Why Does Wine Make Me Hot
“Wine is a wonderful thing. It’s something we all enjoy on occasion — even those who don’t like drinking. But for others, alcohol may be more than just an occasional indulgence. For many people (myself included), there are few things better than sipping a glass of wine after dinner or on a lazy Sunday afternoon. And I’m not talking about your “”for medicinal purposes only”” kind of wine here! The real stuff, from grapes grown in France, Italy, Spain, Portugal, Australia, New Zealand, Argentina and beyond.
And while most of us can agree that wine is great, why does it make you hot?
It turns out that wine has both beneficial and harmful effects when consumed. Alcohol dilates blood vessels throughout the body and increases blood flow through the extremities and to the skin. This combined with the warming properties of tannic acid and histamines in red wine makes it particularly powerful, so much so that some people find it unpleasant, especially during warmer weather. On the other hand, ethanol is also a natural diuretic, meaning that it promotes fluid loss by increasing urine production. So if you consume too much at once, or drink heavily over time, dehydration could result. In fact, excessive consumption of alcoholic beverages can lead to malnutrition, liver disease, kidney damage, hypertension, diabetes, obesity and cancer.
So what exactly causes this reaction in some people? Is it in their genes, or simply because they’re allergic to certain types of wine? Or is it due to the amount of alcohol they consumed? While no one knows for sure why some people get hot-flushed when drinking, scientists have identified several different mechanisms behind it.
The first mechanism involves our bodies’ normal response to heat stress. When we become overheated, our core temperature rises as well. Our bodies then release a hormone called epinephrine into the bloodstream which triggers sweating and constricts blood vessels near the surface of the skin. These reactions help cool off the body by allowing sweat glands to produce more perspiration and restricting blood flow to the surface of the skin.
But what happens when someone consumes alcohol before going outside in warm temperatures? Well, it appears that alcohol interferes with these processes. Since alcohol dilates blood vessels, it reduces blood flow to the skin, decreasing its ability to dissipate excess heat. As a result, the body becomes less efficient at cooling itself down.
Another theory suggests that alcohol dehydrates the body. When someone drinks, his or her metabolism slows down, resulting in lower levels of water intake. Drinking more can increase your internal temperature dramatically. Also, since alcohol is a depressant, it can slow breathing and inhibit reflexes such as coughing and sneezing. With little oxygen available, the brain is unable to function efficiently and cannot cool itself down.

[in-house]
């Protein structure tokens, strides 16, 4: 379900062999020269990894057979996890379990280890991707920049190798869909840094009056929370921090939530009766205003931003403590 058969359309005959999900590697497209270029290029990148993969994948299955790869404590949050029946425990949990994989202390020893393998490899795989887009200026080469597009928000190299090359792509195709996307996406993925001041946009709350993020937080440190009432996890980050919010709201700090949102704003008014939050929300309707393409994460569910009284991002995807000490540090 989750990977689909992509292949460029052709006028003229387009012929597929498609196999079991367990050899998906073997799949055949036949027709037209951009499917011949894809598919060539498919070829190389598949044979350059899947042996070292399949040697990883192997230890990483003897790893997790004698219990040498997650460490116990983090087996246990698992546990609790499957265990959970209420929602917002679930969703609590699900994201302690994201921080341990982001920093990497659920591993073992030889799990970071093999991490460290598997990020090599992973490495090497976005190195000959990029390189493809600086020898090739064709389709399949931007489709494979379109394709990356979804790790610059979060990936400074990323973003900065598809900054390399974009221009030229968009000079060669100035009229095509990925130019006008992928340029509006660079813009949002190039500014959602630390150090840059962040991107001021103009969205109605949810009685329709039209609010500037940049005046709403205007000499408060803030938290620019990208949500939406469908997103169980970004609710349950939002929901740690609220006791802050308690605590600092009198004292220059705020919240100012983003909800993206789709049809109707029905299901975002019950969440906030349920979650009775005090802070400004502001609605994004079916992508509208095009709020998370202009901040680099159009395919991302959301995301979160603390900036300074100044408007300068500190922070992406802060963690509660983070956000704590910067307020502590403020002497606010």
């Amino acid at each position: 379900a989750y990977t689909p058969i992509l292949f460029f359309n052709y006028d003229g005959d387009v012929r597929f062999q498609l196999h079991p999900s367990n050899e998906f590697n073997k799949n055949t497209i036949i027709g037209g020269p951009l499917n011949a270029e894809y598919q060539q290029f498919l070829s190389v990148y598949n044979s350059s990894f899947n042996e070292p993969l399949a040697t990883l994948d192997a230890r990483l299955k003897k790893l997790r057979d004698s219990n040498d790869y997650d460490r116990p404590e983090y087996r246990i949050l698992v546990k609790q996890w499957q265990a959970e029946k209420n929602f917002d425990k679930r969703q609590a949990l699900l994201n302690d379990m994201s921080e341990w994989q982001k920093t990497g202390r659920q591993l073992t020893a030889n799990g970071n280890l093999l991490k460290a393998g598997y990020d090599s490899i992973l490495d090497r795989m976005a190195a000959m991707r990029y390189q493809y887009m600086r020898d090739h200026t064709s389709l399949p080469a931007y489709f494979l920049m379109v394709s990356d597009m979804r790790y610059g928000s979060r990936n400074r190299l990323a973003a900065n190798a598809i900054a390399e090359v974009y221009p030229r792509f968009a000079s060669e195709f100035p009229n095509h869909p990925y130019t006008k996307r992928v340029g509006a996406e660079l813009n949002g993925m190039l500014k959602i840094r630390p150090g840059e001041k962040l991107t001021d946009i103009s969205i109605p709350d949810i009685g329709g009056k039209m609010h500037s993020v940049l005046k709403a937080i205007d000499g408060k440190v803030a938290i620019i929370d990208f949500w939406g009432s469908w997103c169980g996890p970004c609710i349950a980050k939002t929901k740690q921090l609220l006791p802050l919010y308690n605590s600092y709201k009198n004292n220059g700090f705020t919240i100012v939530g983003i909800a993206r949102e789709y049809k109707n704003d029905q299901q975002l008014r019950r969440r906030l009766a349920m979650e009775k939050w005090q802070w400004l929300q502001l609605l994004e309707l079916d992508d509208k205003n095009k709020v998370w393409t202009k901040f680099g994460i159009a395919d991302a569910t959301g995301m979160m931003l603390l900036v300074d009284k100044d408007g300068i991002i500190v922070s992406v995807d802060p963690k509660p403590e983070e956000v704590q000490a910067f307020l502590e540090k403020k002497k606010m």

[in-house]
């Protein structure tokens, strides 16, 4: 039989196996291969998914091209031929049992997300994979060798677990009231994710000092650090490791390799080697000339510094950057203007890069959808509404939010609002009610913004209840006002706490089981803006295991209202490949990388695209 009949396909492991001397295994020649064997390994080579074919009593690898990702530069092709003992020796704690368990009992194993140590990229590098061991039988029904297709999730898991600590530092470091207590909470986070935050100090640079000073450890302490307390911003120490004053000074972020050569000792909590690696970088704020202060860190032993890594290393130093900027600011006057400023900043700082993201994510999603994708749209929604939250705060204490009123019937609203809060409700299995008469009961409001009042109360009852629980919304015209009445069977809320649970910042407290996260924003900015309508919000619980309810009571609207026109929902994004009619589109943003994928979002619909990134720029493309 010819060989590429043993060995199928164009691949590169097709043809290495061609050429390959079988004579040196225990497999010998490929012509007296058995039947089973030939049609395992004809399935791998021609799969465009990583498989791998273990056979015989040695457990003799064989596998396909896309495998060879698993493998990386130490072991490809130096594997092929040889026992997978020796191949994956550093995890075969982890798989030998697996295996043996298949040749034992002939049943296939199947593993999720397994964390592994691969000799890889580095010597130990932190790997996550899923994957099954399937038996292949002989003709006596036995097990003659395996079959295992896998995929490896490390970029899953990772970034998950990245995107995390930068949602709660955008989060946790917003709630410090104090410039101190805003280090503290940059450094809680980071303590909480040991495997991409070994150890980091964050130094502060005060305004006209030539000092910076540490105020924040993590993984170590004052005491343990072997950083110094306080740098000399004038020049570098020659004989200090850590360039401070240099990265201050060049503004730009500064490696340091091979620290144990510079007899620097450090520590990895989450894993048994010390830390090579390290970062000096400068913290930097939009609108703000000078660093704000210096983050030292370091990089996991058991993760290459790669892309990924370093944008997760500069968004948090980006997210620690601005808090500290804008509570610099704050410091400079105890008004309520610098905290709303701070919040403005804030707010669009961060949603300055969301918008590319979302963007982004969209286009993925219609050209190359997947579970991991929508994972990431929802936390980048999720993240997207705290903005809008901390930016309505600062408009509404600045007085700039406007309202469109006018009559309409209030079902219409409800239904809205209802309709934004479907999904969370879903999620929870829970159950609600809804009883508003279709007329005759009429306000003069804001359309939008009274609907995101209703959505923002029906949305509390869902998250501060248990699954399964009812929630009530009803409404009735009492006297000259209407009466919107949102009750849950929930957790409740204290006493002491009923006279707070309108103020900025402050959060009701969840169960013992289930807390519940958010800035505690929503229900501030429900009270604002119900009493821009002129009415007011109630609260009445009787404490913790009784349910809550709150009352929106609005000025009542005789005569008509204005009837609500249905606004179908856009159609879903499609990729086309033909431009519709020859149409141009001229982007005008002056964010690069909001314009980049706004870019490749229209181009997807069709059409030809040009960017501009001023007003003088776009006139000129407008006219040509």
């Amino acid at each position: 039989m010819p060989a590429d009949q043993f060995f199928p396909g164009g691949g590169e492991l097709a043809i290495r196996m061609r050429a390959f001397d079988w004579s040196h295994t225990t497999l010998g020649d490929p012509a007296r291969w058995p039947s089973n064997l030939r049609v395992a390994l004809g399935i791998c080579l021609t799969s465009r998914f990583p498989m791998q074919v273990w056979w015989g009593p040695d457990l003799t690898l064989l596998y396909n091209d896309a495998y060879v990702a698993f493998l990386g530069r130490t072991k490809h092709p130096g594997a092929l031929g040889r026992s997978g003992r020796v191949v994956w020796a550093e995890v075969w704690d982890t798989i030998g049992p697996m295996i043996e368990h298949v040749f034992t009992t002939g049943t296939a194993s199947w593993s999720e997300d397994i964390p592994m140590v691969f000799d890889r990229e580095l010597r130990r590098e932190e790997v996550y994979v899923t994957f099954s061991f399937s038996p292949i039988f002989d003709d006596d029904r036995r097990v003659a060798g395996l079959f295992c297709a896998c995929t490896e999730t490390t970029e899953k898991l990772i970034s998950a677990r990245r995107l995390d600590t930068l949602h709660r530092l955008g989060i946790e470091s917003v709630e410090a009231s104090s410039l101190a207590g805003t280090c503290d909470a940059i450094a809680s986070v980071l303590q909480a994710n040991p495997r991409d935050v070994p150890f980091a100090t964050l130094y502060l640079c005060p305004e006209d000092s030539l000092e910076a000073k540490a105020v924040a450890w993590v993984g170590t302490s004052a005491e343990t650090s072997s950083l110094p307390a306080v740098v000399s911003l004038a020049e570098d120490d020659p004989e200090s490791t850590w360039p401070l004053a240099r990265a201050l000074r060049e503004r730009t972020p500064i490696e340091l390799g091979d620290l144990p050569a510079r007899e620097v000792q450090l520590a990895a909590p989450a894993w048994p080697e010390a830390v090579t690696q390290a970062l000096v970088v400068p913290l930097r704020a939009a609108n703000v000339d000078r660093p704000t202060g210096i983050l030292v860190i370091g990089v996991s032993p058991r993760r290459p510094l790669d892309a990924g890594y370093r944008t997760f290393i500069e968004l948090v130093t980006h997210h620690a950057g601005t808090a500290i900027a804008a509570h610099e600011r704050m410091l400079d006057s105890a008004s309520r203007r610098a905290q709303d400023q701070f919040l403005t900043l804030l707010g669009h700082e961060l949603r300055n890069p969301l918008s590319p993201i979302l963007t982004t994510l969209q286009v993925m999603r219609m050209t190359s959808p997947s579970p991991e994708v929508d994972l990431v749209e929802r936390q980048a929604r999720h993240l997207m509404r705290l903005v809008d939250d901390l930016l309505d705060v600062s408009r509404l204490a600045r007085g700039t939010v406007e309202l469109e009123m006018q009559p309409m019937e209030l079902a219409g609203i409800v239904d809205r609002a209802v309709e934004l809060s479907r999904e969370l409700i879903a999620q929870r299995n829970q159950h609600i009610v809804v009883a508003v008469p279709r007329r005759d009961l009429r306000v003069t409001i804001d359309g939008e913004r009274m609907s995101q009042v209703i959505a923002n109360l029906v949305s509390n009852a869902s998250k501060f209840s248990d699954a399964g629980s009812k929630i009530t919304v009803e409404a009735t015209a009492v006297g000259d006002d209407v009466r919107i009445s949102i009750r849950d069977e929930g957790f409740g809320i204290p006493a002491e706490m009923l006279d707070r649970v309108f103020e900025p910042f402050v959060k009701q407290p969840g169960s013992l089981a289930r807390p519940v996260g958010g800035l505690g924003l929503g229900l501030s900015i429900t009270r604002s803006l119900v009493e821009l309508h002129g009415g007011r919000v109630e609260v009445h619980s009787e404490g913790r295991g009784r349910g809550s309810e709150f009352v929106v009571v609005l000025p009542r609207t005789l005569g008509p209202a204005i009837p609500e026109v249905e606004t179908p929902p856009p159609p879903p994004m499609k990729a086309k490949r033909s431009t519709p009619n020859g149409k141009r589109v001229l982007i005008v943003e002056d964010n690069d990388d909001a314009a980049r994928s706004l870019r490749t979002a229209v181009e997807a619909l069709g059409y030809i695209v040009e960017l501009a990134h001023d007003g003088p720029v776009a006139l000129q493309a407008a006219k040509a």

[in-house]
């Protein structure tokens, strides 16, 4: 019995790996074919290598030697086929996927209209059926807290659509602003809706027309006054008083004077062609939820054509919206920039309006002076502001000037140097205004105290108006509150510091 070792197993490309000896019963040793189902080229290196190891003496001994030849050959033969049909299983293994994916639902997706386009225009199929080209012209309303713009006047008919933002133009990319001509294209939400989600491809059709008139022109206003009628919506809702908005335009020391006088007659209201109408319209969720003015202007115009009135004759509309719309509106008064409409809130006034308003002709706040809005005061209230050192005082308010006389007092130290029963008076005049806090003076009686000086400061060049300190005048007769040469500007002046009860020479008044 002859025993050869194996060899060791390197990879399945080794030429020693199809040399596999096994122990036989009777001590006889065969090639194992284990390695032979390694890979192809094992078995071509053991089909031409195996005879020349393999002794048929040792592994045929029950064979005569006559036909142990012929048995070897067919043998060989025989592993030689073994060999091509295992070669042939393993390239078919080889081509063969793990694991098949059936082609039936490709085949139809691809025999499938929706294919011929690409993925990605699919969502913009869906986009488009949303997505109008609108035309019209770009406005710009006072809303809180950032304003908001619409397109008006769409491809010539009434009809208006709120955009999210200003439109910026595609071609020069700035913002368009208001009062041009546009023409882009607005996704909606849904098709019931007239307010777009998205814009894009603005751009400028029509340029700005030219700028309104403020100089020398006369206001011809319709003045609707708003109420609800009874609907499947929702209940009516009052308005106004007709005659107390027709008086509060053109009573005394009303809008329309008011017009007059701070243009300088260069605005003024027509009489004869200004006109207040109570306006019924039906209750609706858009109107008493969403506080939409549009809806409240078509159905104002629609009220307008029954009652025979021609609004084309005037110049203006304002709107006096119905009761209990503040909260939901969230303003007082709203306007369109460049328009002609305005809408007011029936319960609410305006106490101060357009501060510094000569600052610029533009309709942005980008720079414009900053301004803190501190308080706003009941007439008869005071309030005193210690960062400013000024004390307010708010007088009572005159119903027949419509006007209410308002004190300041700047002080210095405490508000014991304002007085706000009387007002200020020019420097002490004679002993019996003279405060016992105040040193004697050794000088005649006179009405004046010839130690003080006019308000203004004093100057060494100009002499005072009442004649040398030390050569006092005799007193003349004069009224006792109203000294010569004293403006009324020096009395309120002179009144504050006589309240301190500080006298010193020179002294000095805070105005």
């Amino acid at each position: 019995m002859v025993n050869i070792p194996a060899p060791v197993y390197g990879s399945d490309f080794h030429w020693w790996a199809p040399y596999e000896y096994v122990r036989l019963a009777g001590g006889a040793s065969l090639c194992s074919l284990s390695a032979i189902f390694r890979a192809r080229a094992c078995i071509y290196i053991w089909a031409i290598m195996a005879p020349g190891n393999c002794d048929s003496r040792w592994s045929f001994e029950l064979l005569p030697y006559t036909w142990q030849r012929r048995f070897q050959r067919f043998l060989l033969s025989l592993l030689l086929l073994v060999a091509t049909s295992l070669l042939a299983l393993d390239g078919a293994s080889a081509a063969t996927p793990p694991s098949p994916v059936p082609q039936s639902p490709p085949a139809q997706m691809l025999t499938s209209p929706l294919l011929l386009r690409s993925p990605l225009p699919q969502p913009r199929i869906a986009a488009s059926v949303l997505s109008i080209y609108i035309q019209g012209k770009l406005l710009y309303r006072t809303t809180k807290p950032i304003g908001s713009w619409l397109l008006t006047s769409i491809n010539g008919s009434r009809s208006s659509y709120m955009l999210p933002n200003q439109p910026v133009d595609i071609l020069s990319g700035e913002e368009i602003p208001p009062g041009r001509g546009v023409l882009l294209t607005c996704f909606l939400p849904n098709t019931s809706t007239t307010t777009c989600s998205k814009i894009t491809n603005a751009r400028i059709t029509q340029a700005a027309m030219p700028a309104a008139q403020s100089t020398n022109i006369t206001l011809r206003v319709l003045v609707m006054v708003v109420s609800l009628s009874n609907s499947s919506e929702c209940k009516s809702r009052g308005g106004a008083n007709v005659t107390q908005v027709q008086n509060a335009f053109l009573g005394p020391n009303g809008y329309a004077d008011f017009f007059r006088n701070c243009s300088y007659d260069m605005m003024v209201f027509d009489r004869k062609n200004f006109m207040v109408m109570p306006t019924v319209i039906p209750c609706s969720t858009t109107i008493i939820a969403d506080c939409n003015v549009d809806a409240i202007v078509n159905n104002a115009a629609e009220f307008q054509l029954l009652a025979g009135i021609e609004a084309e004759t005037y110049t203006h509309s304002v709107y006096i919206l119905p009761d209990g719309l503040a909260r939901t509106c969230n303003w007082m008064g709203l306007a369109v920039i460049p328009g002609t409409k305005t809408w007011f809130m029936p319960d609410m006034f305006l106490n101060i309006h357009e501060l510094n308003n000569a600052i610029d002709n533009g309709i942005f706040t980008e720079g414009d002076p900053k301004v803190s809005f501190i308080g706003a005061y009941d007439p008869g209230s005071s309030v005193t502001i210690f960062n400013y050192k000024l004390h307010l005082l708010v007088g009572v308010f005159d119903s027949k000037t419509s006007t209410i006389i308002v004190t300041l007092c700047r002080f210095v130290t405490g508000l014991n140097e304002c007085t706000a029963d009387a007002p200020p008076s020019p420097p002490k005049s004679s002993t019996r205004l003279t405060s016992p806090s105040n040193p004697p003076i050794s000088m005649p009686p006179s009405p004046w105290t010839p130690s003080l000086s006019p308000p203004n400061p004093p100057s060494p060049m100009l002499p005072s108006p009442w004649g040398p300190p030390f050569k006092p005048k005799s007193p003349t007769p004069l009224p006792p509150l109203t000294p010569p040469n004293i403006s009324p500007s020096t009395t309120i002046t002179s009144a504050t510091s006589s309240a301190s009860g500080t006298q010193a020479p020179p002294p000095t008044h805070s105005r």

Finally, alcohol inhibits the hypothalamus region of the brain, which controls the body’s thermostat. The hypothalamus regulates how sensitive your peripheral nerves are to environmental temperature. If alcohol suppresses the functioning of the hypothalamus, it will cause your nerve cells to respond abnormally to changes in temperature.
These explanations would seem to indicate that drinking wine in warm climates could actually increase rather than decrease body temperature. However, researchers found that moderate drinkers who regularly drank red wine had lower resting heart rates than non-drinkers. They concluded that the effect was probably caused by resveratrol, a compound that naturally occurs in grapes and whose health benefits include lowering cholesterol and preventing cardiovascular diseases [Source: Science Daily]. Another study showed that men who drank beer instead of wine had higher concentrations of testosterone, which raises questions about whether alcohol itself might play a part in regulating male sex hormones.
While research continues into why some people get flushed when drinking, there are ways to avoid discomfort. First, if you experience flushing anytime you consume alcohol, try cutting back gradually until it stops occurring altogether. Next, choose wines carefully based on color. Red wines contain large amounts of polyphenols, compounds that give them their rich colors. Polyphenols appear to interfere with the vasodilation process and can trigger mild flushing reactions in some people. Finally, avoid high alcohol content wines. Although it seems counterintuitive, drinking low-alcohol wines can sometimes result in flushing.
To learn more about wine and related topics, take a look at the links below.
According to WebMD, up to 90 percent of Americans say that they’ve been exposed to secondhand smoke at least once. One way to protect yourself is to avoid restaurants where smoking is allowed.”